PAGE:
It’s easy to be captivated by the reds, oranges and golds of autumn’s palette, but when those leaves begin to fall and gather on our lawns, what was once pause for admiration can now seems like an eyesore. So what’s the solution for dealing with leaves on one’s lawn?
An easy answer is to
simply change our perspective of what does and doesn’t look appropriate for a lawn. Though it defies the typical neat-and-tidy look most homeowners desire, it is possible to let the leaves remain undisturbed on the lawn. They will provide insulation for grass in the winter months and add nutrients back into the soil as they decompose. This method, though, will only work if there aren’t too many leaves on the lawn. (For example, a yard with two large sugar maples can yield two-feet-deep leaves in the fall.)
A variation of this approach is to mulch the leaves
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with a power mower, making several passes until the leaves are finely chopped, then allowing the fine mulch of leaves to remain on the lawn. Repeated mowing is necessary until all leaves have fallen.
Using whole or mulched leaves in a perennial garden bed is another possibility. Blanketing perennials with a layer of leaves can protect them from a harsh winter. Black walnut leaves should not be used for this purpose, though, as they contain juglone, a chemical which can prevent some plants from growing. Not all plants are affected by juglone though, and with a little research, homeowners can determine whether their plants will be safe.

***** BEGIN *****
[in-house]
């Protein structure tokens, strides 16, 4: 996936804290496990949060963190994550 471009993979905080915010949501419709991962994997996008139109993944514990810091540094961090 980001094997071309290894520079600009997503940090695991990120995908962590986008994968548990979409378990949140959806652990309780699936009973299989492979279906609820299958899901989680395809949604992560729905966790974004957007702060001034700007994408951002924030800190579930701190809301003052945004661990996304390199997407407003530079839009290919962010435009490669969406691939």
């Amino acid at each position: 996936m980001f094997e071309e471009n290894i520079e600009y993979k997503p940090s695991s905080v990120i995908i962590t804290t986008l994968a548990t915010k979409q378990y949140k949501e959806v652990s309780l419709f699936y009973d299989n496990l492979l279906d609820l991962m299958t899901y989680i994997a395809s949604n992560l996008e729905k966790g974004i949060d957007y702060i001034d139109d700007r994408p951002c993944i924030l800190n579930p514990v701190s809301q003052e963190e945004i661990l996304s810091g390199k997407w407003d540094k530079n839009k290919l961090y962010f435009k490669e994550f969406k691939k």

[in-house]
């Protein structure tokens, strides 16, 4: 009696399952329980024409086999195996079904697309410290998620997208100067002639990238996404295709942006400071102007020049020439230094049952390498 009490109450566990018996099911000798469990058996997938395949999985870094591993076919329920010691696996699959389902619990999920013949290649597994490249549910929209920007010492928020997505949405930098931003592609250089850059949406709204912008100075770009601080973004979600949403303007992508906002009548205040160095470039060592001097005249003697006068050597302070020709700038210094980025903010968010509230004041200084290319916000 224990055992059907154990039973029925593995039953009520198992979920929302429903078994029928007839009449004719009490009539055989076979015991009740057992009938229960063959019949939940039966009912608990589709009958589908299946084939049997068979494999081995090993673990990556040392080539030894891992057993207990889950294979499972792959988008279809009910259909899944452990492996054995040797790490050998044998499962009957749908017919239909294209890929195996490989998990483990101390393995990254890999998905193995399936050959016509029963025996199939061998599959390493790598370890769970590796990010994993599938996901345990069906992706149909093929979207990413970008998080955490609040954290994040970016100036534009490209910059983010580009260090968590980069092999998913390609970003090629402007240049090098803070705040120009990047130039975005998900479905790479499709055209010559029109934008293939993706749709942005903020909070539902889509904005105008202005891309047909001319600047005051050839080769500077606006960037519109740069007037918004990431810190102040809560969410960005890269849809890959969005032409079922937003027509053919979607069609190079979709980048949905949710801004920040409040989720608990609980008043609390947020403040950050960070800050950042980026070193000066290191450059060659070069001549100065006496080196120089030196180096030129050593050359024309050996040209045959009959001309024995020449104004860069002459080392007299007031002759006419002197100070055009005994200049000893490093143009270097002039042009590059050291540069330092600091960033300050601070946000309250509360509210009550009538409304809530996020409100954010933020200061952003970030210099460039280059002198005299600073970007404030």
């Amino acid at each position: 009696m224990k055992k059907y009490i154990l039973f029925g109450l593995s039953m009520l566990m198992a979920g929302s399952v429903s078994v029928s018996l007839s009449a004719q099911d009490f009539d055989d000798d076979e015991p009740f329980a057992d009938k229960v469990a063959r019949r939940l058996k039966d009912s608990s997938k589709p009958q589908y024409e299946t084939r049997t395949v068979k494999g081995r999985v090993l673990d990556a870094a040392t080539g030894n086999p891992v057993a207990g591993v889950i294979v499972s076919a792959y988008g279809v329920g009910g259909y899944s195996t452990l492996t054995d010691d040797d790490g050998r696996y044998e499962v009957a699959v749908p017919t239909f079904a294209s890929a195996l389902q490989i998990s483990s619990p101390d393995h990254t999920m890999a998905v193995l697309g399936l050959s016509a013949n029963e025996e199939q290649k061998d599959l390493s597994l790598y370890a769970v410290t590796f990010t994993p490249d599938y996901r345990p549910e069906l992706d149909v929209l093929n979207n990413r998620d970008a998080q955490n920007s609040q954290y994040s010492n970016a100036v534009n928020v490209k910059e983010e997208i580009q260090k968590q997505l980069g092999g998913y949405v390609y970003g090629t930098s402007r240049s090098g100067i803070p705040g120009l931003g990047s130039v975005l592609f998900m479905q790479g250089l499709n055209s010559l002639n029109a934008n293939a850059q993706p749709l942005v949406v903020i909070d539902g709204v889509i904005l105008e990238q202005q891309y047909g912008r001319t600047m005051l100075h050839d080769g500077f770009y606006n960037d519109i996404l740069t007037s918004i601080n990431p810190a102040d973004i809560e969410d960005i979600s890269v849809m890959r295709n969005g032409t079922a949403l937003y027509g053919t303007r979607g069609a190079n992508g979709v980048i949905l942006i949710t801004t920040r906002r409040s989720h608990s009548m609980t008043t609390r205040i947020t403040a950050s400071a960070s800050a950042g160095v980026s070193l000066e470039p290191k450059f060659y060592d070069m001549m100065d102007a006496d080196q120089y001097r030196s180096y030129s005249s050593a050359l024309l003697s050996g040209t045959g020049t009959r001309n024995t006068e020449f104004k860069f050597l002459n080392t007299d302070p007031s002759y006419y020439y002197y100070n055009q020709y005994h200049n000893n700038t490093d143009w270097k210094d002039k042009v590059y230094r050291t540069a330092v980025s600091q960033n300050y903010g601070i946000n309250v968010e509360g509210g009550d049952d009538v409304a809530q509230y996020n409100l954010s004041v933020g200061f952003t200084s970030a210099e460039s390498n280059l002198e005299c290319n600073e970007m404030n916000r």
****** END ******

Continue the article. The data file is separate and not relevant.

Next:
Composting is another earth-friendly way to deal with fallen leaves, and if a homeowner isn’t prepared to compost, neighbor gardeners might be eager to take on the nutrient-rich leaves for their compost beds.
Leaves can also be raked and bagged (in degradable bags) for the local mulching facility. Many local public works departments provide information on their websites about city or county mulching facilities where the leaves can be taken.
It should also be noted that
autumn isn’t the only season during which leaves fall–as any homeowner with a large evergreen magnolia will tell you. Seemingly confused, evergreen magnolias drop their leaves in the spring and summer rather than fall. Though it makes for more months of leaf duty, magnolias reward homeowners with huge, profusely fragrant blossoms.
Some homeowners allow the low-growing branches of the magnolia to serve as a screen for the fallen leaves. If allowing leaves to gather under the tree isn’t appealing, bagging and delivering them to a
mulching facility is particularly advisable, as the thick, hearty leaves take much longer to decompose than leaves of a deciduous tree and would not work well in a compost bed.
Given this variety of options, homeowners don’t have to feel lost when it’s time to deal with fallen leaves; they only have to decide which method best suits
Wright Commercial Mowers also makes a mulching kit that attaches to our mowers, which helps turn leaves into compost. For more information about Wright Commercial Mowers, call 855-421-3785 (toll-free).